The council will still need to work out exactly what kinds of penalties could be involved in violating the city’s new fireworks restrictions. Those would take effect within thirty days of the rules being adopted.

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About The Author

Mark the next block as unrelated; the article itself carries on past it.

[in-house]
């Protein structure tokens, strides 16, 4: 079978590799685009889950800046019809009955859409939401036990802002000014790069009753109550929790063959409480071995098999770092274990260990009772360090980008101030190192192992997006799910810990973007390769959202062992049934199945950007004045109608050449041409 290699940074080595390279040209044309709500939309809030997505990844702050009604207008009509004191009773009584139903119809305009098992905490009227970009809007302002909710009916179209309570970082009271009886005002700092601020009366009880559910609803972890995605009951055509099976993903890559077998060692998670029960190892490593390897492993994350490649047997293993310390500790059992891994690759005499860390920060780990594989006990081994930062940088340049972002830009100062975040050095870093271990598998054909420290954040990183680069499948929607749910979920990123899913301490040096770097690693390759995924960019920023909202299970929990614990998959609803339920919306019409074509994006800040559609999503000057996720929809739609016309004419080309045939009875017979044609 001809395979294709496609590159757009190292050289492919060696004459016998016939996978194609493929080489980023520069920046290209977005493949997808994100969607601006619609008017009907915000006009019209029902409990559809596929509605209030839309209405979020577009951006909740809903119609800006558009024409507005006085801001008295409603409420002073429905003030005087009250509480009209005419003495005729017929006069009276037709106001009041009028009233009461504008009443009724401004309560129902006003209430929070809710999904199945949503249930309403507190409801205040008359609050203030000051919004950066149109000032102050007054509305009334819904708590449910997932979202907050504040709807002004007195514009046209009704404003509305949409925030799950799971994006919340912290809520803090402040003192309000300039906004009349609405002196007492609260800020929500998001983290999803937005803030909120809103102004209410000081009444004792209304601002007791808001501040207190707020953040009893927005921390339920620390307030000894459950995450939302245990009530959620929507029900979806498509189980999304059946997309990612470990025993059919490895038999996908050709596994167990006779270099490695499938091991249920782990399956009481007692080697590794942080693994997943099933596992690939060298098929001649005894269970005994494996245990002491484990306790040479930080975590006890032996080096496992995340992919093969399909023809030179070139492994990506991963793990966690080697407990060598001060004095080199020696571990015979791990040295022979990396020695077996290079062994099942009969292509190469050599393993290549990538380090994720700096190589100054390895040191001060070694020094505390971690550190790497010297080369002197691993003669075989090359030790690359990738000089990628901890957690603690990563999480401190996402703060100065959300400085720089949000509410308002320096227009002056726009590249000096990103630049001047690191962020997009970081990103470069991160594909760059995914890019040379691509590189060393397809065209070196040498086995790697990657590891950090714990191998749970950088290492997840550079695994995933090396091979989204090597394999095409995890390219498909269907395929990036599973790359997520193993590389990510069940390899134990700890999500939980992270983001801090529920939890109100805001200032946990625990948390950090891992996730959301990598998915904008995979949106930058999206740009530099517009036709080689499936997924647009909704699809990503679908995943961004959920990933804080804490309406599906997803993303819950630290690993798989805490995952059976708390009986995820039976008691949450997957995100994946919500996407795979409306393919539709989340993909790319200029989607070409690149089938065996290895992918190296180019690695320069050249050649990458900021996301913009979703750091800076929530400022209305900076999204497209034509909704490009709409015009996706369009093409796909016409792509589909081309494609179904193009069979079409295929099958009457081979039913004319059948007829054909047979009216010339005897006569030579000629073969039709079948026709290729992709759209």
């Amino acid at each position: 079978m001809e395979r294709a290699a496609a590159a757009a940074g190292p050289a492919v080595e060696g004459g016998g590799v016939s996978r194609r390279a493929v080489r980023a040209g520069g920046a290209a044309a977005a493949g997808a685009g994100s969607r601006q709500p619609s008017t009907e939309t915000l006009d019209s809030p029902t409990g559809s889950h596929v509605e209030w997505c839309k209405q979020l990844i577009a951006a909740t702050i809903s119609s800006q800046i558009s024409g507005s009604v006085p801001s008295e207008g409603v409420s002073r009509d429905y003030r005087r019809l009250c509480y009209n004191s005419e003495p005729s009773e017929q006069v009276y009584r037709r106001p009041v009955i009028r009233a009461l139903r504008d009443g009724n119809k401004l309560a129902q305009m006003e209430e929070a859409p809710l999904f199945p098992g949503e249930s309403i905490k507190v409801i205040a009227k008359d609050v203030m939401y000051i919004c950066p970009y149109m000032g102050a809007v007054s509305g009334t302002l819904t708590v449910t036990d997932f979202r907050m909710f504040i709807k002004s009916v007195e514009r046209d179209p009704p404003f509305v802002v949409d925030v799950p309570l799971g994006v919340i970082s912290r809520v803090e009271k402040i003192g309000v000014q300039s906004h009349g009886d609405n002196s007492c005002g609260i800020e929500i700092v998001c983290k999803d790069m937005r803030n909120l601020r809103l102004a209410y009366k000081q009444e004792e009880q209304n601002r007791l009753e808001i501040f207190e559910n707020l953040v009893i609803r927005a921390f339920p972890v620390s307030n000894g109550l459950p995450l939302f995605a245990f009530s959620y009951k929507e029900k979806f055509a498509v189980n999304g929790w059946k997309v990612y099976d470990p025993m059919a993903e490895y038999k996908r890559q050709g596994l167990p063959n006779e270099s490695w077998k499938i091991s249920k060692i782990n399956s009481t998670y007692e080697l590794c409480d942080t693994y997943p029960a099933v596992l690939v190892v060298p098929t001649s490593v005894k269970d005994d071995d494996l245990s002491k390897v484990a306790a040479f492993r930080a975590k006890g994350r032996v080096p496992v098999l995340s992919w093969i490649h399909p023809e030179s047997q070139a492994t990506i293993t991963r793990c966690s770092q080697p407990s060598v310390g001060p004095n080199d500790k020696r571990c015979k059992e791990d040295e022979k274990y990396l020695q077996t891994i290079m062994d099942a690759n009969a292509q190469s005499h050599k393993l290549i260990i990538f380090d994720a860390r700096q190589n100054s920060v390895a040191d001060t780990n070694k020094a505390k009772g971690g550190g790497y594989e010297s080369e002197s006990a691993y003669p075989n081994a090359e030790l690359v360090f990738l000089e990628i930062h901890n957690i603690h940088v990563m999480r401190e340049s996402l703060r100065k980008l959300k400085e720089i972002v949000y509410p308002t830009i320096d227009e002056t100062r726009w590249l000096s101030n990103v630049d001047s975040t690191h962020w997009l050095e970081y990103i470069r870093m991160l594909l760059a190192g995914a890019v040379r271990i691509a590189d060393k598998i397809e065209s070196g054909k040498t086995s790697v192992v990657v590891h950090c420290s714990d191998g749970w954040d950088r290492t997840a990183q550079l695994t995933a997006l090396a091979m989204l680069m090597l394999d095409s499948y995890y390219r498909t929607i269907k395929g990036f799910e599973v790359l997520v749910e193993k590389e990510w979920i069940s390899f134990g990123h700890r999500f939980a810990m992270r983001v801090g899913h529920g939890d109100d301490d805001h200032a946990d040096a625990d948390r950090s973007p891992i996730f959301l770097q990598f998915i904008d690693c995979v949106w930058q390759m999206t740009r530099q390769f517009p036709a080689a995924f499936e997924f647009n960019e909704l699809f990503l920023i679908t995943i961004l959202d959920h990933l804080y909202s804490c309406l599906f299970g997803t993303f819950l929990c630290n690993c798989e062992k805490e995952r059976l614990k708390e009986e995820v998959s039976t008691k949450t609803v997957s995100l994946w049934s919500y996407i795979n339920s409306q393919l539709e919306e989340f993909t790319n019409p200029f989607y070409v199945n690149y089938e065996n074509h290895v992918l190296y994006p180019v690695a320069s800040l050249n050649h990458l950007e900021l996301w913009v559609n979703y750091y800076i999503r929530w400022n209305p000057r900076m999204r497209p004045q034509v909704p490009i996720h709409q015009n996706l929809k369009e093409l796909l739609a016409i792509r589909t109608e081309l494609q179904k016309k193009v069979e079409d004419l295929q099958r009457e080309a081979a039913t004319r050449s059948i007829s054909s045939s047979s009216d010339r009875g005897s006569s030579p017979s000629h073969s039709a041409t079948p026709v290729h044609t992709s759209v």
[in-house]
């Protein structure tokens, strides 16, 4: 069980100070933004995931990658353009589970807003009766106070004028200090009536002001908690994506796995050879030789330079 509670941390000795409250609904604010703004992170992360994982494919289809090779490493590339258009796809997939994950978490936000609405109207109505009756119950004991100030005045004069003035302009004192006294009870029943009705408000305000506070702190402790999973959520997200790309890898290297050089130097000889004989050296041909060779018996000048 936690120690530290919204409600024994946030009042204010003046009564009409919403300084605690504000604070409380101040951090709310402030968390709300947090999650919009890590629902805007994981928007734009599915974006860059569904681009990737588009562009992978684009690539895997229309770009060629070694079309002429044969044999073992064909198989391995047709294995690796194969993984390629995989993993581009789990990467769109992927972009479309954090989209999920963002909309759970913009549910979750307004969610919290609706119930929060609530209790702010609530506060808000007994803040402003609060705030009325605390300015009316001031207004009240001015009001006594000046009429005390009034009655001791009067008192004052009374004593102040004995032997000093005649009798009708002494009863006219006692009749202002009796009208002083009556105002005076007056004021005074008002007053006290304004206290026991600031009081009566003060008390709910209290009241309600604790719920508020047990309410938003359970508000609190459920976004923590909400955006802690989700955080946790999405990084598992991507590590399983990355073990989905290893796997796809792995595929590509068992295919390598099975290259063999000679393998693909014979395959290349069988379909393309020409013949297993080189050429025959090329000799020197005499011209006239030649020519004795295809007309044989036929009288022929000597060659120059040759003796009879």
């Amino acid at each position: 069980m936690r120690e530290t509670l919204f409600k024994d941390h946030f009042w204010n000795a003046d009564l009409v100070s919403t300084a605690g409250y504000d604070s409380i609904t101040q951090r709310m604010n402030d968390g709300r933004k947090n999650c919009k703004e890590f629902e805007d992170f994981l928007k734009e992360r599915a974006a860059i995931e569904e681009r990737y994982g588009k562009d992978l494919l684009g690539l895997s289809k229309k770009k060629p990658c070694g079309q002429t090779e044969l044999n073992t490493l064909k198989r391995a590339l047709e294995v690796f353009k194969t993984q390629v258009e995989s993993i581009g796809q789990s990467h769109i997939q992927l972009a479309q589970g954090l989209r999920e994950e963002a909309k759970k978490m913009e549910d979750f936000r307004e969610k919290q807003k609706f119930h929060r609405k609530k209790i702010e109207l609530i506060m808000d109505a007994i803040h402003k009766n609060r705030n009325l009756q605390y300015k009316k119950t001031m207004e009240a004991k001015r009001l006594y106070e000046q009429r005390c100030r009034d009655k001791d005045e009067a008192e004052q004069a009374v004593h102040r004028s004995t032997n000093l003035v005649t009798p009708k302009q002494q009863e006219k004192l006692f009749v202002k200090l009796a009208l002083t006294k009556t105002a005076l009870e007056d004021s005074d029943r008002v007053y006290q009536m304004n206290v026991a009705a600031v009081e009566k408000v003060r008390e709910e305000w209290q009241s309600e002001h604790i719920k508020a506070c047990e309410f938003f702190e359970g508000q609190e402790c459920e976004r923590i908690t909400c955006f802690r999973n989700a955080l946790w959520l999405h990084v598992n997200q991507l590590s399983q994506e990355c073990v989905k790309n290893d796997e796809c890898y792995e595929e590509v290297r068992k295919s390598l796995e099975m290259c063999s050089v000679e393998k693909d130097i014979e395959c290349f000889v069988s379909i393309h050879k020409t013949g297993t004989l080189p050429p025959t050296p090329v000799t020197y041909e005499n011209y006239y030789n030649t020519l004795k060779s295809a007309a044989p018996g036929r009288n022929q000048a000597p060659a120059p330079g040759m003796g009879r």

Chris Brown comes to Clark County Today with 15 years of local news experience as a reporter, editor, and anchor at KXL News Radio and KOIN-6 TV in Portland. In 2016, he won an Oregon Association of Broadcaster's award for Best Investigative Reporting for a series on America's Violent Youth. He has also been awarded by the Associated Press for Best Breaking News coverage as editor of Portland's Morning News following the 2015 school shooting at Umpqua Community College in Roseburg, Oregon. The second oldest of eight home-schooled children, Brown graduated from high school two years early. After several odd jobs, he earned an internship at KXL Radio, eventually working his way into a full-time job. Brown has lived in Clark County his entire life, and is very excited at the opportunity to now focus full-time on the significant stories happening in his own back yard, rather than across “the river.’’ After a few years in Vancouver, he recently moved back to Battle Ground with his wife and two young daughters. When he's not working to report what's happening in Clark County, Brown enjoys spending time with his family, playing music, taking pictures, or working in the yard. He also actually does enjoy long walks on the beach, and sunsets.